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Cyclopogon elatus 'MC3662' × self
Number: TN5969
Name: Cyclopogon elatus 'MC3662' × self
Type: self    (What's that?)
No Photos Available
Culture Notes from Donor: Parent plant: Temperature range I (60-83°F)
Comments: Parent plant: From Colombia. Small plant.
For additional origin/habitat information supplied courtesy of Charles and Margaret Baker, see further below, near the bottom of this page.

Temperatures we attempt to use in the lab & greenhouse:
For Species:   Spring, Summer, Autumn: days average 77°F, nights 66°F; best fit is Intermediate 83-60°F (Source: Baker's Web OSC)
For Species:   Winter: days average 73°F, nights 61°F; best fit is Cool-Intermediate 75-58°F (Source: Baker's Web OSC)

About the name...
Etymology of Cyclopogon   From latinized Greek "kyklos" circle; "pogon" beard. Reffering to the sepals, which have hair all around them. (Source: Mayr & Schmucker 1998)
Etymology of elatus   From Latin "elatus" stately, handsome, large. (Source: Mayr & Schmucker 1998)
Pronunciation of Cyclopogon   sike-low-POE-gon (Source: Hawkes 1978)
Pronunciation of elatus   e-LAH-tus (Source: Todd Durboraw)
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Flask Information
Availability: There were problems with this item and we weren't able to make any viable flasks.
You should: Consider placing a "Notify Retries" Request, and if an identical pollination (the same parents) is done again, we'll let you know.
You might also want to: View the seed assay for this item.
View items of the same species.
View items of the same genus.

The origin/habitat information below is supplied courtesy of Charles and Margaret Baker

The following information is based on the name of the plant provided by the donor, and assumes that the name is correct. If the plant has been misidentified, then the following information may not be correct.
This text is copyrighted by the Bakers and may not be reproduced without permission.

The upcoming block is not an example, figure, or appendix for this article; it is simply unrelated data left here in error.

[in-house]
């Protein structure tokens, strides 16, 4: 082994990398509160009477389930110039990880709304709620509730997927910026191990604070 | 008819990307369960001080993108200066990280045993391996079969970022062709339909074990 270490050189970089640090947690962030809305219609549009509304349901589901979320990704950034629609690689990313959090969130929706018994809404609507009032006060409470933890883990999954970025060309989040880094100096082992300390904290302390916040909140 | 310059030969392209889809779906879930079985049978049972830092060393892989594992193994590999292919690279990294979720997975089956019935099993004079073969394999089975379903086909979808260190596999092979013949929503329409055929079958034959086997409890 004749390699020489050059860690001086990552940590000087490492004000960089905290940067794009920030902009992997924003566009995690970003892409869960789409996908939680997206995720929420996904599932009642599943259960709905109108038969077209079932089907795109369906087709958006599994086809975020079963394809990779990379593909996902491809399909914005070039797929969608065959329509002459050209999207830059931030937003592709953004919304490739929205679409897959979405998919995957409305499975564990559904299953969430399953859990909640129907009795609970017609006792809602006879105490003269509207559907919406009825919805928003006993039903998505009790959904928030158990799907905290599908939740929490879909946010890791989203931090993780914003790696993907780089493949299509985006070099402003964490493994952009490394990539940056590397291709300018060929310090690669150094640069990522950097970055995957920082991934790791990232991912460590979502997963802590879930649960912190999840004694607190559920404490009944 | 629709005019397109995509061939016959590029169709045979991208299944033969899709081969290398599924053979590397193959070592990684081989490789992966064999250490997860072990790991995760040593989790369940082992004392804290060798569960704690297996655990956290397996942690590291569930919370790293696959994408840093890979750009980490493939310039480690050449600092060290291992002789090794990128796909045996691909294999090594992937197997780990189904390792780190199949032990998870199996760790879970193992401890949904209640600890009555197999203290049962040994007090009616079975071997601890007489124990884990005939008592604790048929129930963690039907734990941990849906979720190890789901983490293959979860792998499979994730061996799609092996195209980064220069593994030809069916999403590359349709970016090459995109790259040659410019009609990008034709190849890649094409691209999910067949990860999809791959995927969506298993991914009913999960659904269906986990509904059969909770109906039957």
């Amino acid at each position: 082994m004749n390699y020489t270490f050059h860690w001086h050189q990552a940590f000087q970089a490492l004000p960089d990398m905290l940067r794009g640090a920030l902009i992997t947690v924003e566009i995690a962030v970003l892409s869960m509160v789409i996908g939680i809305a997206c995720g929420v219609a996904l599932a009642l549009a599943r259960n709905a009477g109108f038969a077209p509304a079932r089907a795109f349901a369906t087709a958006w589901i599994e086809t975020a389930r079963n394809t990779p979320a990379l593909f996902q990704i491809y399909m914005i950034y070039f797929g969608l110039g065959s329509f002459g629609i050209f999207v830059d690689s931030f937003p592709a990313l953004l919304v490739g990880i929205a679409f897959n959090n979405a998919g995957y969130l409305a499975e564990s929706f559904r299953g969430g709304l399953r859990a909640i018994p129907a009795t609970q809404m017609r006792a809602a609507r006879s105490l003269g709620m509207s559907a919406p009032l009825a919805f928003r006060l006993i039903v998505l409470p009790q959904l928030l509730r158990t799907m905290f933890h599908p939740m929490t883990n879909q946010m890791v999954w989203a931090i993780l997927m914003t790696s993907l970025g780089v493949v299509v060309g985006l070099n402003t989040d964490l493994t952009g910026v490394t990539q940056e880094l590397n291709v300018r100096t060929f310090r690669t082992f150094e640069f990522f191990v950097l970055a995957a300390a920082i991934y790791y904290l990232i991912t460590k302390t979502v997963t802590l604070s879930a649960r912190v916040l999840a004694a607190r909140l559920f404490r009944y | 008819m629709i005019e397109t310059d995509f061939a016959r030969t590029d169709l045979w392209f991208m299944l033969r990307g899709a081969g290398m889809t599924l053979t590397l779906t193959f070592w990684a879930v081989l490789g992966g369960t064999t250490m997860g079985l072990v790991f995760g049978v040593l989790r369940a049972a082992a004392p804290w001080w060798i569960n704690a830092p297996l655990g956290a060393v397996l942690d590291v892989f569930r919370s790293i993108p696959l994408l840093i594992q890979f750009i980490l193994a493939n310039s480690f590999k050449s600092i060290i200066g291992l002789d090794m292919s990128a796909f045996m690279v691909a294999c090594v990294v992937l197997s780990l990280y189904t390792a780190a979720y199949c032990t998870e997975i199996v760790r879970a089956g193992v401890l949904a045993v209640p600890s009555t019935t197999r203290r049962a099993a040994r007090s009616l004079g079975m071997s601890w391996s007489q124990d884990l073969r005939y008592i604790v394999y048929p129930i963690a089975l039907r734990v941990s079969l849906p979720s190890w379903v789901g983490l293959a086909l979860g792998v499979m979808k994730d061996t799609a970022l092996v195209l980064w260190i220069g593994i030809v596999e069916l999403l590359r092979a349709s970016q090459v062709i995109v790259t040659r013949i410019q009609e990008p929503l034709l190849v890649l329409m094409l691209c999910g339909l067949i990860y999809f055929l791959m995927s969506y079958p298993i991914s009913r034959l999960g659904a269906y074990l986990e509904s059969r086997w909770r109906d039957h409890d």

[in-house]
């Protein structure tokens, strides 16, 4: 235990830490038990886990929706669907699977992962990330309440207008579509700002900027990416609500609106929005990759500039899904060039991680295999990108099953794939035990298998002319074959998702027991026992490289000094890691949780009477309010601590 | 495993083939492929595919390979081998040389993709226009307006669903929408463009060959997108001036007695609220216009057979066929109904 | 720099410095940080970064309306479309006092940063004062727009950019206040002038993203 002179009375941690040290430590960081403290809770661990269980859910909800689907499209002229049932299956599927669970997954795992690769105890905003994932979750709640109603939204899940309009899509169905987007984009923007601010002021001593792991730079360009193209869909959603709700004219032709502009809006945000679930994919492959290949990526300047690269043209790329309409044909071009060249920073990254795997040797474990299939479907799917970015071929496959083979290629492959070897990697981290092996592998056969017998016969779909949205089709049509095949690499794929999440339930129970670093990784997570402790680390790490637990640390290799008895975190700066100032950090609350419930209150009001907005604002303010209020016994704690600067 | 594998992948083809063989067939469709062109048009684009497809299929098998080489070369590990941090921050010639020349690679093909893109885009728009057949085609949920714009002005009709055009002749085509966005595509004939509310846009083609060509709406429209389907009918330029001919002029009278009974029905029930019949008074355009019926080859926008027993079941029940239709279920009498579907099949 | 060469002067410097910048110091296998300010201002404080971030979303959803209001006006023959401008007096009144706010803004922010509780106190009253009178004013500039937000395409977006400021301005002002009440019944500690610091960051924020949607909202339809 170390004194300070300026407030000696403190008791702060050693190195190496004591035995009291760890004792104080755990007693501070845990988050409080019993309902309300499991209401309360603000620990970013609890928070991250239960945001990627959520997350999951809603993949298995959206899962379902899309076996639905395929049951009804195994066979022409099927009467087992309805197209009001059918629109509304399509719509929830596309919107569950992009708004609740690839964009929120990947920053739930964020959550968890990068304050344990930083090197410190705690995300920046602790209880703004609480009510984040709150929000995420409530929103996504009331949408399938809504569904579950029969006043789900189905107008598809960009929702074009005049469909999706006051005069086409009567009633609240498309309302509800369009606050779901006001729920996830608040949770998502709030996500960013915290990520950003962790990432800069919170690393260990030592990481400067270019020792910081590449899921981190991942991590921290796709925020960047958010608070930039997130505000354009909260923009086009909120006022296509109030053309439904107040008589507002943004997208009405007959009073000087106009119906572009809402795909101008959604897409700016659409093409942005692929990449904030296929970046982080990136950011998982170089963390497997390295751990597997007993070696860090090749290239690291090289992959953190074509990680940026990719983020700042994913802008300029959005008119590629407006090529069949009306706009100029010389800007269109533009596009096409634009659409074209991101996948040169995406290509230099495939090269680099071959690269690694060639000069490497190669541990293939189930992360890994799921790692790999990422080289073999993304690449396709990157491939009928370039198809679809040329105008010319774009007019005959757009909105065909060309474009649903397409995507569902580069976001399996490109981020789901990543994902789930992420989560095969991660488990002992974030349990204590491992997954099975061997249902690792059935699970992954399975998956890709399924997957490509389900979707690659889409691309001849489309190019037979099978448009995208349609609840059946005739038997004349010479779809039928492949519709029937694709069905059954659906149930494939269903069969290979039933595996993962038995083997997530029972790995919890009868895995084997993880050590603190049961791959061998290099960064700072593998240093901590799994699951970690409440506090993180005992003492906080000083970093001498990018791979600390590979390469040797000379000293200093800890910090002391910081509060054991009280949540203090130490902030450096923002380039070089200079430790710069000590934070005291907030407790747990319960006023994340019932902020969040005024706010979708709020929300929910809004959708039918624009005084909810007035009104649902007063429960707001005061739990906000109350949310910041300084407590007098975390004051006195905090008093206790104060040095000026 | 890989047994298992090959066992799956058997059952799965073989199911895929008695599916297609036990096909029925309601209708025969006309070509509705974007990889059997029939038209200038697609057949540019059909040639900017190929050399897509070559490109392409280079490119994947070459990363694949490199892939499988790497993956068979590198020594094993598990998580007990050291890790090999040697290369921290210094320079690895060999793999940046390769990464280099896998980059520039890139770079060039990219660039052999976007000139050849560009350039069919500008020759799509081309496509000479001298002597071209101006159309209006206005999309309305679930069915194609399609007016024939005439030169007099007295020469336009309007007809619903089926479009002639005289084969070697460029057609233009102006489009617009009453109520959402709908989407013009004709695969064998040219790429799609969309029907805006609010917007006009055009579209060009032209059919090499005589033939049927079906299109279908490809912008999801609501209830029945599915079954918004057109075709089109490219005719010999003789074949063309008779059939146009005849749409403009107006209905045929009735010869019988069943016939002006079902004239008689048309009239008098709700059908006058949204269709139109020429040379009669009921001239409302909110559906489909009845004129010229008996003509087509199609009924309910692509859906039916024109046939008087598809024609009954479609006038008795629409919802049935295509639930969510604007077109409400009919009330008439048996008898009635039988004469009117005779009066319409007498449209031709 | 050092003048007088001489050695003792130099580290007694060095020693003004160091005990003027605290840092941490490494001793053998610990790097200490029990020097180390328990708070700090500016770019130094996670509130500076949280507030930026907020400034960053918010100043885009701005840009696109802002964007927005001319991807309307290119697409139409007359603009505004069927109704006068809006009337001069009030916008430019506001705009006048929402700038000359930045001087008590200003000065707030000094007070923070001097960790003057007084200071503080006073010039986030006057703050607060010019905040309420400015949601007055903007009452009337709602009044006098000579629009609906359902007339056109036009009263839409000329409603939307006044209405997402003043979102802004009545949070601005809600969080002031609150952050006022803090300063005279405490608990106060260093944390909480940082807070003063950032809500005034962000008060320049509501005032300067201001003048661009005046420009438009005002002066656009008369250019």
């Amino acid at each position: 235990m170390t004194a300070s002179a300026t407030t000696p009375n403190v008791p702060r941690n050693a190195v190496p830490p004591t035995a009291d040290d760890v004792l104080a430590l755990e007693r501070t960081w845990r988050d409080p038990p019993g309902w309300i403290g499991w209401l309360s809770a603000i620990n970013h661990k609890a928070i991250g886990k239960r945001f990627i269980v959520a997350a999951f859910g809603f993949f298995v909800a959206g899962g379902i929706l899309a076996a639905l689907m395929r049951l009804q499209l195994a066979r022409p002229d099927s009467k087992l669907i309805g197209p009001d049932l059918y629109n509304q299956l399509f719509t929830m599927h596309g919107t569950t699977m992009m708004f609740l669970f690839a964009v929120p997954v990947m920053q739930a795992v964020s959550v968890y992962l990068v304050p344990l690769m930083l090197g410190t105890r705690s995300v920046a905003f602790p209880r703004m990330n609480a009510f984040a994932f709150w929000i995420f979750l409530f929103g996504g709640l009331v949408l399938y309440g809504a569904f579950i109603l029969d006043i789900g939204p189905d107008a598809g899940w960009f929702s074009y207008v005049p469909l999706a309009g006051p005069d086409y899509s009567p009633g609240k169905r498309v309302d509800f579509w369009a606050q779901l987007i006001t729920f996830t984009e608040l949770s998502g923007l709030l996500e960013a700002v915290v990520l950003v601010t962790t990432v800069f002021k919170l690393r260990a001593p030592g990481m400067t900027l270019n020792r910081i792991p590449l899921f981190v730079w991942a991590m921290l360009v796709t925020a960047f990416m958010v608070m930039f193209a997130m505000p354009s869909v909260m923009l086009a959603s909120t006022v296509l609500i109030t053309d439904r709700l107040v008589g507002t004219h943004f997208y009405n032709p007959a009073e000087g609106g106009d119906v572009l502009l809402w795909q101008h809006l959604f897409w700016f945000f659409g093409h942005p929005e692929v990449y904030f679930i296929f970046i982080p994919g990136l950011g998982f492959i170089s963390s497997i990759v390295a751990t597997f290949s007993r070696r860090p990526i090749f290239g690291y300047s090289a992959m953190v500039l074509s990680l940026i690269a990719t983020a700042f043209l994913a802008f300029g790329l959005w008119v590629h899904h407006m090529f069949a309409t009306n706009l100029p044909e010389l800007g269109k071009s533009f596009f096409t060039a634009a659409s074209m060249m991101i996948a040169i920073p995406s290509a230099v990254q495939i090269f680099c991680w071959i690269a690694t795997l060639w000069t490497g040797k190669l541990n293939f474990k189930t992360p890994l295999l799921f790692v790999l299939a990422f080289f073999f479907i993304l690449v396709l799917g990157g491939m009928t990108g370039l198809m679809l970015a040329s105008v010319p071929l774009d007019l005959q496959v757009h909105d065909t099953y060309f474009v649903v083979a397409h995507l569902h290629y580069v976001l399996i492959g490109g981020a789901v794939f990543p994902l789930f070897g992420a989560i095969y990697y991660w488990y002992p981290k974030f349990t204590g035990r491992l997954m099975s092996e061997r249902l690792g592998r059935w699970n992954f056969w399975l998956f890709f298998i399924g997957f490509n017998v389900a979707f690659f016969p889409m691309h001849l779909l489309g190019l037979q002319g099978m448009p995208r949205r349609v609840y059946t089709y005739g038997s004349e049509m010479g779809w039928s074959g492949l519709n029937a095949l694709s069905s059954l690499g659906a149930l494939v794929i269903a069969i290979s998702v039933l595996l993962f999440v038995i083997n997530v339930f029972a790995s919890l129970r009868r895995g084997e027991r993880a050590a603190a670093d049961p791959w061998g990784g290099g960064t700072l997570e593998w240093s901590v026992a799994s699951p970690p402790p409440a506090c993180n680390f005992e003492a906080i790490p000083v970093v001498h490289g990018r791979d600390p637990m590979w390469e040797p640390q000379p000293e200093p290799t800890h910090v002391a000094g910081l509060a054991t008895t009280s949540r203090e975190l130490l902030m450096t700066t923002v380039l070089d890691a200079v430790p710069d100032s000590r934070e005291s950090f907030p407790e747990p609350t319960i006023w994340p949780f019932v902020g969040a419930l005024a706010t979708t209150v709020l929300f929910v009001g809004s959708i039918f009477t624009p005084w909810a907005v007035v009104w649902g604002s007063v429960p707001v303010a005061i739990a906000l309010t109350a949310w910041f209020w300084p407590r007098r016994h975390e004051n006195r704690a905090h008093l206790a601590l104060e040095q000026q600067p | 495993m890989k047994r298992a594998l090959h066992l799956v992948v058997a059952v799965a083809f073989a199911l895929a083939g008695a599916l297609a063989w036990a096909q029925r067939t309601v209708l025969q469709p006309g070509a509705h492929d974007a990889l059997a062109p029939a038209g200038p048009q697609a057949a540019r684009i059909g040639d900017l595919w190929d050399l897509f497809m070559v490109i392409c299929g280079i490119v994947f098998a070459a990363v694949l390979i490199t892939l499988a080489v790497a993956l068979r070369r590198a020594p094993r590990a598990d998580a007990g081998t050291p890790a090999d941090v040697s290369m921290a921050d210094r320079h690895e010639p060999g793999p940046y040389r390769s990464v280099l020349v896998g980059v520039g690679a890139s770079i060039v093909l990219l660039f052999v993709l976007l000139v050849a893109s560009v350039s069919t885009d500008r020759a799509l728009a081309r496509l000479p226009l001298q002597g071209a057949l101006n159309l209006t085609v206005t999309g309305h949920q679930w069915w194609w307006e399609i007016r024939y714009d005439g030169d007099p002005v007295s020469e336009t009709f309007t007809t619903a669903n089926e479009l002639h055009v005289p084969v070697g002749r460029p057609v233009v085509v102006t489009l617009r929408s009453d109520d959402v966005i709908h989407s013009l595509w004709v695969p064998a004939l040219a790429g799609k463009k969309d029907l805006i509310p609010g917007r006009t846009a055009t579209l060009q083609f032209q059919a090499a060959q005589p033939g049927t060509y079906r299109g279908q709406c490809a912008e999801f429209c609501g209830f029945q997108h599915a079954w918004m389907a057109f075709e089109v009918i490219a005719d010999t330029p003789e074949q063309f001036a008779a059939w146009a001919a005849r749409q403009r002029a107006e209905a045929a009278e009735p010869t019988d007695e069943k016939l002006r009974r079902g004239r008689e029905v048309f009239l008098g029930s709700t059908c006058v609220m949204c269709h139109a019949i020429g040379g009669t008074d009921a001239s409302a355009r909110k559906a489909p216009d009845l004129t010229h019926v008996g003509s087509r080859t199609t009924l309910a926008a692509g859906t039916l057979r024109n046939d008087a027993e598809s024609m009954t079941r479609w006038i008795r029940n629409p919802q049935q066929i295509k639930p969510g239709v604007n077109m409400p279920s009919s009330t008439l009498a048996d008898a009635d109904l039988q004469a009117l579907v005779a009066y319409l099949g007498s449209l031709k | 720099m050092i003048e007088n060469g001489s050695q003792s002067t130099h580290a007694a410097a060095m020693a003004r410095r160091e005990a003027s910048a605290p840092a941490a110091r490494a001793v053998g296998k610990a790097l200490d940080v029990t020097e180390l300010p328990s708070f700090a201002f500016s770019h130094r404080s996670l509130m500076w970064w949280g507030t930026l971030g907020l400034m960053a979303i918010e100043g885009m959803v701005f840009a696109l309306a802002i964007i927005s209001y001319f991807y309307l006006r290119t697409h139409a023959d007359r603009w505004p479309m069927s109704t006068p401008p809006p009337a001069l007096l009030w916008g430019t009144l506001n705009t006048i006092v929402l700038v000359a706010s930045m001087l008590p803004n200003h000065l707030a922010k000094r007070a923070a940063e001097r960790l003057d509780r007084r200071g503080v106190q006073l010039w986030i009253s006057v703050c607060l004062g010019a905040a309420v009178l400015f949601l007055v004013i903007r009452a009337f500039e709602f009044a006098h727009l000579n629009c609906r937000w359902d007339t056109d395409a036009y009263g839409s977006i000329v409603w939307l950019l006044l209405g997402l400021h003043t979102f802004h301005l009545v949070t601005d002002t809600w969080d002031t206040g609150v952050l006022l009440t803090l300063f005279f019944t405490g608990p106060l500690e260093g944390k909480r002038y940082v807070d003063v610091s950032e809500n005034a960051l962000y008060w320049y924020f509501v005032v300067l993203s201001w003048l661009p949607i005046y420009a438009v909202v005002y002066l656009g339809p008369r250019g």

ORIGIN/HABITAT: Widely distributed from Florida through the West Indies, Mexico, and most of Central America. Distribution extends southward to include of temperate and tropical South America to as far south as Argentina. The plant was discovered in Florida in Hernando County in 1881 and was not collected again for 80 years when plants were found in a hardwood hammock south of Miami. In Jamaica, plants are found in numerous locations on the island, growing in cool, shaded locations. Plants have been found in numerous locations in Puerto Rico where they grow as terrestrials in shady sites in the understory of moist and wet forests at 650-3100 ft. (200-950 m). Plants have been reported as occurring in the Virgin Islands on St. Croix, St. John, St. Thomas, and Tortola. Details of the habitat in the Virgin Islands were not reported. In Mexico, plants have been found in the states of Veracruz, Morelos, Guerrero, and Oaxaca, but details of habitat location and elevation were not reported. In Guatemala, Ames & Correll [(1952-1953, and 1965) 1985] reported that these plants have been found in many locations around the country, growing in leaf mold and loamy soil in forests and dense thickets at elevations up to 9850 ft. (3000 m).
More about this information and the Bakers...

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